Nyx (pronounced Nux), is one of the oldest gods in Greek Mythology, the goddess of night, mother of dreams, sleep and death, called in this hymn ‘the god-bearer’. Nyx belongs to the oldest category of Gods, the protogenoi (Ancestor Gods) who preceded both the Titans and Olympians and tended to be personifications of the parts of creation (the Earth, the Sky, Night etc.).

Orphic Hymn #3 – To Nyx, sets both the orginal Greek text alongside the English translation by Pastor. Karl Hand. These texts are the focus of the piece with the orchestra providing support and commentary akin to a Greek dramatic chorus. This piece aims to create an intricate tapestry of colour, text and rhythm akin to the flowing and luscious nature of night itself.

5. Orphic Hymn #9: To Selene (The Moon) by Cameron Lam
Performed by Alison Morgan, Jenny Duck-Chong and the Kammerklang Chamber Orchestra
Conducted by Sadaharu Muramatsu

About The Piece:
Orphic Hymn #9 is chronologically the second of the 87 Orphic Hymns I have set and is dedicated to Selene, the Greek moon goddess. Programmatically, the piece follows the ritual of two moon priestesses; one a wise old crone, the mezzo-soprano, and the soprano, a naïve apprentice. These characters present the original Ancient Greek text as well as the English translation, prepared by Karl Hand, highlighting their different viewpoints on the mystical nature of the moon.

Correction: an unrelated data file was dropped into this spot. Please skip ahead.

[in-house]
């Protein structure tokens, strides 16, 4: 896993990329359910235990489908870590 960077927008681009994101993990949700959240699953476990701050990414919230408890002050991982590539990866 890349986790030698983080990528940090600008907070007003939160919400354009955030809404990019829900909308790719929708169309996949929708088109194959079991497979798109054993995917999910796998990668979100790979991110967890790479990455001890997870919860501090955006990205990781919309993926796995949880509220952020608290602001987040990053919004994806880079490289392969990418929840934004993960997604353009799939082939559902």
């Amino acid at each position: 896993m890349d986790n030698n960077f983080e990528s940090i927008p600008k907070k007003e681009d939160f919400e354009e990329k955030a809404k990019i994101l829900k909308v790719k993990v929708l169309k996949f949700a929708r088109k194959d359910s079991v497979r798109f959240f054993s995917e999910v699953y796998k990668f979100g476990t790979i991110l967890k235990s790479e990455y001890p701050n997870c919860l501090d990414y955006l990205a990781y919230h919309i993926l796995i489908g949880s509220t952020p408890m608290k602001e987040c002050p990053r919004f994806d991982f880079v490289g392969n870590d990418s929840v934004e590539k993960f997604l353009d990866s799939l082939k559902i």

This piece was commissioned by Kammerklang for Halcyon vocalists, soprano Alison Morgan and mezzo Jenny Duck-Chong with the assistance of a grant from the Australia Council for the Arts.

6. Minimalism Isn’t Dead... It’s Just Sleeping by Amy Bastow
Performed by Claire Edwardes and the Kammerklang Chamber Orchestra

Composer Bio:
Amy Bastow started out life composing classical music but now spends the majority of her time composing music for film and television. Amy currently composes and produces the music for Channel 7′s drama “Winners and Losers” (series 3), which boasts over 1.1 million viewers in Australia each week and airs in 14 international countries.

Since graduating with a First Class Honours Degree in Composition and a string of awards and scholarships from the Sydney Conservatorium of Music in 2008, Amy has written music for over 70 projects, including music for film, TV, commercials, mixed media, theatre, education and the concert hall, in Australia and internationally.

Amy has written music for many of the country’s leading professional ensembles, including the Melbourne Symphony Orchestra, The Australian String Quartet, The Song Company and The Australian Youth Orchestra. Amy’s concert music has been performed internationally in New Zealand, Europe, the UK and in Beijing. Amy’s music has featured at many festivals, including the ISCM World New Music Days, the Melbourne Fringe Festival, the 40 Hour Film Festival, the National Composers’ Forum, the WOW Film Festival and the Performing Australian Music Competition in London.